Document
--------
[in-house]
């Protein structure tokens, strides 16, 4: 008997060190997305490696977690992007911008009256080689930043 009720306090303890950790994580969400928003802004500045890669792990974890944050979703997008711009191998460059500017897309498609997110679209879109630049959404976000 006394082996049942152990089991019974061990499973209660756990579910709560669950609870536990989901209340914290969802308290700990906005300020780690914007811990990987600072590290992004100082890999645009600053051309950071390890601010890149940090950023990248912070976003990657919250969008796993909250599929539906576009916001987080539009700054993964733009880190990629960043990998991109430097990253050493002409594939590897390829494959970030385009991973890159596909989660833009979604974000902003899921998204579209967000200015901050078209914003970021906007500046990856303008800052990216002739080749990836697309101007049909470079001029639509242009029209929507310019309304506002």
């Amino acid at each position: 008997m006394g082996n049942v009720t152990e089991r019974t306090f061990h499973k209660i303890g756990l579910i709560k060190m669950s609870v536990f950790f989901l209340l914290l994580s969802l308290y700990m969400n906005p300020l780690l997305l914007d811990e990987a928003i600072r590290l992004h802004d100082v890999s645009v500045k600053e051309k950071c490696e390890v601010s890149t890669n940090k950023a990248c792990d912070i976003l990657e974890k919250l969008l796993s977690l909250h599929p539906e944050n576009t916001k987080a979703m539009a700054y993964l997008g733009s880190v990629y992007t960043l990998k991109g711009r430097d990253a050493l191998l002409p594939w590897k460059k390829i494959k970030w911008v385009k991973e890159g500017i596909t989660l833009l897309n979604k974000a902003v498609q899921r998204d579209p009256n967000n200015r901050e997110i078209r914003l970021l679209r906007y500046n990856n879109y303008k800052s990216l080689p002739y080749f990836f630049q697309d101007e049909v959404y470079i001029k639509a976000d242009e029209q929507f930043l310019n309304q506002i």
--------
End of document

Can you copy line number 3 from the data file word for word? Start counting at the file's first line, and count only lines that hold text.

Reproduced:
């Amino acid at each position: 008997m006394g082996n049942v009720t152990e089991r019974t306090f061990h499973k209660i303890g756990l579910i709560k060190m669950s609870v536990f950790f989901l209340l914290l994580s969802l308290y700990m969400n906005p300020l780690l997305l914007d811990e990987a928003i600072r590290l992004h802004d100082v890999s645009v500045k600053e051309k950071c490696e390890v601010s890149t890669n940090k950023a990248c792990d912070i976003l990657e974890k919250l969008l796993s977690l909250h599929p539906e944050n576009t916001k987080a979703m539009a700054y993964l997008g733009s880190v990629y992007t960043l990998k991109g711009r430097d990253a050493l191998l002409p594939w590897k460059k390829i494959k970030w911008v385009k991973e890159g500017i596909t989660l833009l897309n979604k974000a902003v498609q899921r998204d579209p009256n967000n200015r901050e997110i078209r914003l970021l679209r906007y500046n990856n879109y303008k800052s990216l080689p002739y080749f990836f630049q697309d101007e049909v959404y470079i001029k639509a976000d242009e029209q929507f930043l310019n309304q506002i």